Protestant Educators

Picture of Robert Reber

ROBERT ELDRED REBER (Born: November 17, 1937) has contributed to adult religious education primarily through lifelong learning (especially study/travel programs and projects designed to link faith with daily life), ecumenism and interfaith programs. Dr. Reber provided key leadership in the development of the Society for the Advancement for Continuing Education for Ministry (SACEM) both as a founding member and one of its former presidents. He served as Dean of Auburn Theological Seminary (New York City) from 1985-2001. Known primarily as practitioner, Reber's career prior to retirement culminated in the publication of two notable works, Lifelong Call to Learn: Approaches to Continuing Education for Church Leaders which he co-edited with D. Bruce Roberts (Nashville: Abingdon Press, 2000), and the Alban Institute publication, Linking Faith with Daily Life: Leader's Guide and Participant's Journal (Washington, DC, 1998). The development of this essay involved searching the standard bibliographic databases: ATLA, ERIC, EBSCO. As well, Dr. Reber provided extensive helpful information through email and telephone conversations.

Biography

Robert Eldred Reber was born on November 17, 1937 in Dayton, Ohio. His interests in lifelong education and ecumenism began during his high school years when he came across the writings of Paul Tillich and C.S. Lewis and became a member of the Junior Council on World Affairs in Dayton. Bob served as the Junior Council's president in his senior high school years. Bob attributes his intellectual and spiritual conversion as a teenager to his pastor who invited him to join a study group on Paul Tillich's The Protestant Era. Bob's engagement with Tillich's work laid the foundation for his dedication to lifelong learning, ecumenism and interfaith programs. Bob graduated with a Bachelor of Arts in English Literature from The Ohio State University in 1960 and entered the program in Sacred Theology at Boston University School of Theology. During his seminary years, Bob participated in an exchange program to Germany for youth and social workers during which he witnessed the building of the Berlin Wall in 1961. Bob followed his interest in ecumenism with a scholarship from the World Council of Churches to study at the Graduate School of Ecumenical Studies at Bossey, Switzerland. The program included three months in the Orthodox communities in Lebanon, Jordan, Syria, Egypt, and Greece. Bob's interest in travel/study seminars began with these early experiences. His travels and studies led him to visit lay academies in Europe including, Bad Boll in Germany, Kerk en Werld in the Netherlands, William Penn College in England, and Taize in France; then, finally to the 1968 General Assembly of the World Council of Churches in Uppsala, Sweden. The theme of the Assembly was "World Economic and Social Development." Bob helped to staff a working committee headed by anthropologist Margaret Meade.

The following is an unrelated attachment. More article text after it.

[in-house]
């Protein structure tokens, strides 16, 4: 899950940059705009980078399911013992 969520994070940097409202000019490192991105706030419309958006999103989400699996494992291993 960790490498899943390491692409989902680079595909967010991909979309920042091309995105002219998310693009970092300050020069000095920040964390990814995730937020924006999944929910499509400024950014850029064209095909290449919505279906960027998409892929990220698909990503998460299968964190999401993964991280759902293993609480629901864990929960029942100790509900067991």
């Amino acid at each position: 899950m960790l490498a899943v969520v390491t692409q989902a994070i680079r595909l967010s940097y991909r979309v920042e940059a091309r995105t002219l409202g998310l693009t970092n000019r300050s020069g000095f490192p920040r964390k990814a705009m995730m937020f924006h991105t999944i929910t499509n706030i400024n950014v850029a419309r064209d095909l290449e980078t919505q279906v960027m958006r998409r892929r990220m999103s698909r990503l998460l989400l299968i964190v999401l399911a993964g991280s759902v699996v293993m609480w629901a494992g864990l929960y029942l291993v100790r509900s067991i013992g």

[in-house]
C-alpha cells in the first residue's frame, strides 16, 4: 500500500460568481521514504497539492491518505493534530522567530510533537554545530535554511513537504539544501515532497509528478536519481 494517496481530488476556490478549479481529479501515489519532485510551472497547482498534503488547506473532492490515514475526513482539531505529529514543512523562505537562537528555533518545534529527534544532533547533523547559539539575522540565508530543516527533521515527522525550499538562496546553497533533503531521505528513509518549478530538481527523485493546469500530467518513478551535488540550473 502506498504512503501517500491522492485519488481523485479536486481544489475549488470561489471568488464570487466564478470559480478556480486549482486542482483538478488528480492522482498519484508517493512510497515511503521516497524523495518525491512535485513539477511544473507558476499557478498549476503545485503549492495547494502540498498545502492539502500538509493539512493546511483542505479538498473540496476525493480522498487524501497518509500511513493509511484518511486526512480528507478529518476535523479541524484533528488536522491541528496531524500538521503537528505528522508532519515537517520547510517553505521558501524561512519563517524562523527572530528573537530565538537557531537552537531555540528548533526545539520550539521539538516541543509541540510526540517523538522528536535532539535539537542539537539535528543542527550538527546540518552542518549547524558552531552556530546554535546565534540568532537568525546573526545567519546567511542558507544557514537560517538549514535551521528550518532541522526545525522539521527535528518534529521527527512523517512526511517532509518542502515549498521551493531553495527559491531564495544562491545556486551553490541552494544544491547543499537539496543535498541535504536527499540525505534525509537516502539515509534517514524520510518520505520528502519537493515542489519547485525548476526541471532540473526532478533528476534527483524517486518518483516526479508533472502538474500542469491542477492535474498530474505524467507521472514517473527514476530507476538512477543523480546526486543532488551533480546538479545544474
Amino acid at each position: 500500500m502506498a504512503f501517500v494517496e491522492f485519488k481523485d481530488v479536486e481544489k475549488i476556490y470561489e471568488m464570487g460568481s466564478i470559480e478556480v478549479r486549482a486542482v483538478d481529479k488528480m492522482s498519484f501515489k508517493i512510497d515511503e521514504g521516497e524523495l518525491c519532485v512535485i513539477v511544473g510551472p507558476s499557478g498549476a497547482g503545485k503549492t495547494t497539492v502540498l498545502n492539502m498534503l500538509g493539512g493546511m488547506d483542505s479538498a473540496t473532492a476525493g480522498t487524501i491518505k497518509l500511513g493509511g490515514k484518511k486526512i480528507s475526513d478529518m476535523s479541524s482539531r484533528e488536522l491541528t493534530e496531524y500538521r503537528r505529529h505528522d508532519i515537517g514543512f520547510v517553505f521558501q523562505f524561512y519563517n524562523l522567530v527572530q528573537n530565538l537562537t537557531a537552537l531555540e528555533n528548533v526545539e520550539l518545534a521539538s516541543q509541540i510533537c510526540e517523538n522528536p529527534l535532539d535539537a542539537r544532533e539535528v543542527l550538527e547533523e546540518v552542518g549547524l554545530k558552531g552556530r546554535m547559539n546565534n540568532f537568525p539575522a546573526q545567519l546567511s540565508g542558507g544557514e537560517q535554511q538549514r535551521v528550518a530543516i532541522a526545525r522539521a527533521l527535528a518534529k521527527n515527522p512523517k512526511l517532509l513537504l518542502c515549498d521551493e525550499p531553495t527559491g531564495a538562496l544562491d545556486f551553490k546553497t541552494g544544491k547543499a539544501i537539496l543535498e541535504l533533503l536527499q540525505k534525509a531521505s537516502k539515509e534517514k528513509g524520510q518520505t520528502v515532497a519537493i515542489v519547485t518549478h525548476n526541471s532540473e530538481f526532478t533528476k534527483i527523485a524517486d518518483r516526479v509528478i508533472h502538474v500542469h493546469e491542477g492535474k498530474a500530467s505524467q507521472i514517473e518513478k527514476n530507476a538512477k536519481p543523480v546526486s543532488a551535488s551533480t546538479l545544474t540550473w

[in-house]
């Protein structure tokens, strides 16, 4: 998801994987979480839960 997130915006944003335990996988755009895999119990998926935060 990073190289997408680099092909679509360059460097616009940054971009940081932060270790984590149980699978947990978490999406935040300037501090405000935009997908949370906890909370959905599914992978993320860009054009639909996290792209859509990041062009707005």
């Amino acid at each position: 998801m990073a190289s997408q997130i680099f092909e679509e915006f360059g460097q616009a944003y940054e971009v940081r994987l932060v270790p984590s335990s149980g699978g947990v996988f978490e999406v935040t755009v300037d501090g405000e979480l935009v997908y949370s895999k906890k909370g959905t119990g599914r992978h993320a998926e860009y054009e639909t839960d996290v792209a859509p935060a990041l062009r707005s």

Bob's ecumenical experience abroad prepared him well for his first position as Associate Secretary of the Council of Churches in Wilmington, DE (1965-1969). The following programs were among the many ventures he organized to promote interfaith dialogue between Christians and Jews and various study groups on urban issues, "Living Room Dialogues," and "Project Equality." Bob earned a Ph.D. at Boston University in1973. The title of his dissertation was "The World Council of Churches and World Development: Proposals for Adult Education in Churches." The readers of his dissertation included Malcolm Knowles, Paul Deats, and Walter Holcomb.